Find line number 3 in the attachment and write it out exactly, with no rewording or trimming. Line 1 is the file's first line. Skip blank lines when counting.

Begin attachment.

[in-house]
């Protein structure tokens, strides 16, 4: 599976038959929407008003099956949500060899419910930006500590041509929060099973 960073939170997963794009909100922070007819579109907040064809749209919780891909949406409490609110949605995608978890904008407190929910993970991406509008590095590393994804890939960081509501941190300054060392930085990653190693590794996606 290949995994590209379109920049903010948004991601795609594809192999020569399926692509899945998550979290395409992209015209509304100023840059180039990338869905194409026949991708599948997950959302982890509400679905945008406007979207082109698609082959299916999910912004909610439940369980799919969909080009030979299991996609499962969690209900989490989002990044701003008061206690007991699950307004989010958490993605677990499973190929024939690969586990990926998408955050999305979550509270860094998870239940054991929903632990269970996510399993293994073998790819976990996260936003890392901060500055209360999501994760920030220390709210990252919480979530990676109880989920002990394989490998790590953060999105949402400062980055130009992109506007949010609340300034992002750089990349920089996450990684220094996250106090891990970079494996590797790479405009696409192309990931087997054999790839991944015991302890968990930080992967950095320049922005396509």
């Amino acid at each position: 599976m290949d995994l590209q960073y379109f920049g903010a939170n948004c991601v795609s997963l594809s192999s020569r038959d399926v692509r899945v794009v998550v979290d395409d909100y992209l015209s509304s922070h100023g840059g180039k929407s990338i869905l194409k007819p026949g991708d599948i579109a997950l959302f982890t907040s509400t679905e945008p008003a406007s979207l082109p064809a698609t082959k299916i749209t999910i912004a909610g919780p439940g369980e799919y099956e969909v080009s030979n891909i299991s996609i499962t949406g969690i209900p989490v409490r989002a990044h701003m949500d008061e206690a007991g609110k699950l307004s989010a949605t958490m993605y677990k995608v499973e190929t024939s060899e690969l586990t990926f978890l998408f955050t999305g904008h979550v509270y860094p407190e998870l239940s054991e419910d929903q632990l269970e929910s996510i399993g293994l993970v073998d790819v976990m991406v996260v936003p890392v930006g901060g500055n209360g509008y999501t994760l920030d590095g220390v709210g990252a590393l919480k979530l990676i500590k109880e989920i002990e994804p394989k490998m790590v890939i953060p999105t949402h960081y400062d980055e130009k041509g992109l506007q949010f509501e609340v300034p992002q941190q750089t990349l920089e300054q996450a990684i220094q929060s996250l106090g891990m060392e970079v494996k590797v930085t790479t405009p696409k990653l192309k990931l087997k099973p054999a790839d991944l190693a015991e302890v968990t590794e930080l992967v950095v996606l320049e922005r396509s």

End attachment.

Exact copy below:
């Amino acid at each position: 599976m290949d995994l590209q960073y379109f920049g903010a939170n948004c991601v795609s997963l594809s192999s020569r038959d399926v692509r899945v794009v998550v979290d395409d909100y992209l015209s509304s922070h100023g840059g180039k929407s990338i869905l194409k007819p026949g991708d599948i579109a997950l959302f982890t907040s509400t679905e945008p008003a406007s979207l082109p064809a698609t082959k299916i749209t999910i912004a909610g919780p439940g369980e799919y099956e969909v080009s030979n891909i299991s996609i499962t949406g969690i209900p989490v409490r989002a990044h701003m949500d008061e206690a007991g609110k699950l307004s989010a949605t958490m993605y677990k995608v499973e190929t024939s060899e690969l586990t990926f978890l998408f955050t999305g904008h979550v509270y860094p407190e998870l239940s054991e419910d929903q632990l269970e929910s996510i399993g293994l993970v073998d790819v976990m991406v996260v936003p890392v930006g901060g500055n209360g509008y999501t994760l920030d590095g220390v709210g990252a590393l919480k979530l990676i500590k109880e989920i002990e994804p394989k490998m790590v890939i953060p999105t949402h960081y400062d980055e130009k041509g992109l506007q949010f509501e609340v300034p992002q941190q750089t990349l920089e300054q996450a990684i220094q929060s996250l106090g891990m060392e970079v494996k590797v930085t790479t405009p696409k990653l192309k990931l087997k099973p054999a790839d991944l190693a015991e302890v968990t590794e930080l992967v950095v996606l320049e922005r396509s």